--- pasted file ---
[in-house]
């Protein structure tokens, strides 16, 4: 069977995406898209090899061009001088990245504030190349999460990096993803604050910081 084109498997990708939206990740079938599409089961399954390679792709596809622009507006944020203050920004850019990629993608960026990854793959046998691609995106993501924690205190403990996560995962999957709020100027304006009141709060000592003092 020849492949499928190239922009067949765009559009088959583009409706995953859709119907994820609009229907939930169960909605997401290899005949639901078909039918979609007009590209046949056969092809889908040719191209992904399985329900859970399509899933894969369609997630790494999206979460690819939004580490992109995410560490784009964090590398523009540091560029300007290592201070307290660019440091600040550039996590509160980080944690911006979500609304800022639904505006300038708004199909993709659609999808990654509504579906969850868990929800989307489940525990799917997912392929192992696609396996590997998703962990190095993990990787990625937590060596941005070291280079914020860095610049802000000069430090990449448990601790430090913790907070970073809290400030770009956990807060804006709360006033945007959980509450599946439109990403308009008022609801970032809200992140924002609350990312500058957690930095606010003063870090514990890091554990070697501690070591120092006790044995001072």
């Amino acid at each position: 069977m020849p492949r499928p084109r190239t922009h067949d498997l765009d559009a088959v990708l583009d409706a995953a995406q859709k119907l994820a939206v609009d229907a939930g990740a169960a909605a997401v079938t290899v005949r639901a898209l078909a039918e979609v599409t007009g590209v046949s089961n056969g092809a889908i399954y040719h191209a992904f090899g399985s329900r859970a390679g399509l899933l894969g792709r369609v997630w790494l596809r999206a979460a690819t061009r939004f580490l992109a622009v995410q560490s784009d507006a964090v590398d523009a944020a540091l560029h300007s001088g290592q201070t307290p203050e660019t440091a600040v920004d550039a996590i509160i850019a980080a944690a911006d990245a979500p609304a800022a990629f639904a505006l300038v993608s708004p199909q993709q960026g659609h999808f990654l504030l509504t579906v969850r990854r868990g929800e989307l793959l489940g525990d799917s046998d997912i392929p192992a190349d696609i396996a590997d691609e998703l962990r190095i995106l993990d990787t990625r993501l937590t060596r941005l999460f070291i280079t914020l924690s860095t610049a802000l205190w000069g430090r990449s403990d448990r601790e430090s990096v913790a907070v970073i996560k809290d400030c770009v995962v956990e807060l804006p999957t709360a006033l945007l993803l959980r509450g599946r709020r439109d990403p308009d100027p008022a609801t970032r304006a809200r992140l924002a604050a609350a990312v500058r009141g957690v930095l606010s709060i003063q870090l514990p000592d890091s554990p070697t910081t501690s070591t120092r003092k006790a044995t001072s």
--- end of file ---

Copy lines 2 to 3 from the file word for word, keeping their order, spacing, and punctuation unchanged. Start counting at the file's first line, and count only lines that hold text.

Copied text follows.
């Protein structure tokens, strides 16, 4: 069977995406898209090899061009001088990245504030190349999460990096993803604050910081 084109498997990708939206990740079938599409089961399954390679792709596809622009507006944020203050920004850019990629993608960026990854793959046998691609995106993501924690205190403990996560995962999957709020100027304006009141709060000592003092 020849492949499928190239922009067949765009559009088959583009409706995953859709119907994820609009229907939930169960909605997401290899005949639901078909039918979609007009590209046949056969092809889908040719191209992904399985329900859970399509899933894969369609997630790494999206979460690819939004580490992109995410560490784009964090590398523009540091560029300007290592201070307290660019440091600040550039996590509160980080944690911006979500609304800022639904505006300038708004199909993709659609999808990654509504579906969850868990929800989307489940525990799917997912392929192992696609396996590997998703962990190095993990990787990625937590060596941005070291280079914020860095610049802000000069430090990449448990601790430090913790907070970073809290400030770009956990807060804006709360006033945007959980509450599946439109990403308009008022609801970032809200992140924002609350990312500058957690930095606010003063870090514990890091554990070697501690070591120092006790044995001072």
């Amino acid at each position: 069977m020849p492949r499928p084109r190239t922009h067949d498997l765009d559009a088959v990708l583009d409706a995953a995406q859709k119907l994820a939206v609009d229907a939930g990740a169960a909605a997401v079938t290899v005949r639901a898209l078909a039918e979609v599409t007009g590209v046949s089961n056969g092809a889908i399954y040719h191209a992904f090899g399985s329900r859970a390679g399509l899933l894969g792709r369609v997630w790494l596809r999206a979460a690819t061009r939004f580490l992109a622009v995410q560490s784009d507006a964090v590398d523009a944020a540091l560029h300007s001088g290592q201070t307290p203050e660019t440091a600040v920004d550039a996590i509160i850019a980080a944690a911006d990245a979500p609304a800022a990629f639904a505006l300038v993608s708004p199909q993709q960026g659609h999808f990654l504030l509504t579906v969850r990854r868990g929800e989307l793959l489940g525990d799917s046998d997912i392929p192992a190349d696609i396996a590997d691609e998703l962990r190095i995106l993990d990787t990625r993501l937590t060596r941005l999460f070291i280079t914020l924690s860095t610049a802000l205190w000069g430090r990449s403990d448990r601790e430090s990096v913790a907070v970073i996560k809290d400030c770009v995962v956990e807060l804006p999957t709360a006033l945007l993803l959980r509450g599946r709020r439109d990403p308009d100027p008022a609801t970032r304006a809200r992140l924002a604050a609350a990312v500058r009141g957690v930095l606010s709060i003063q870090l514990p000592d890091s554990p070697t910081t501690s070591t120092r003092k006790a044995t001072s």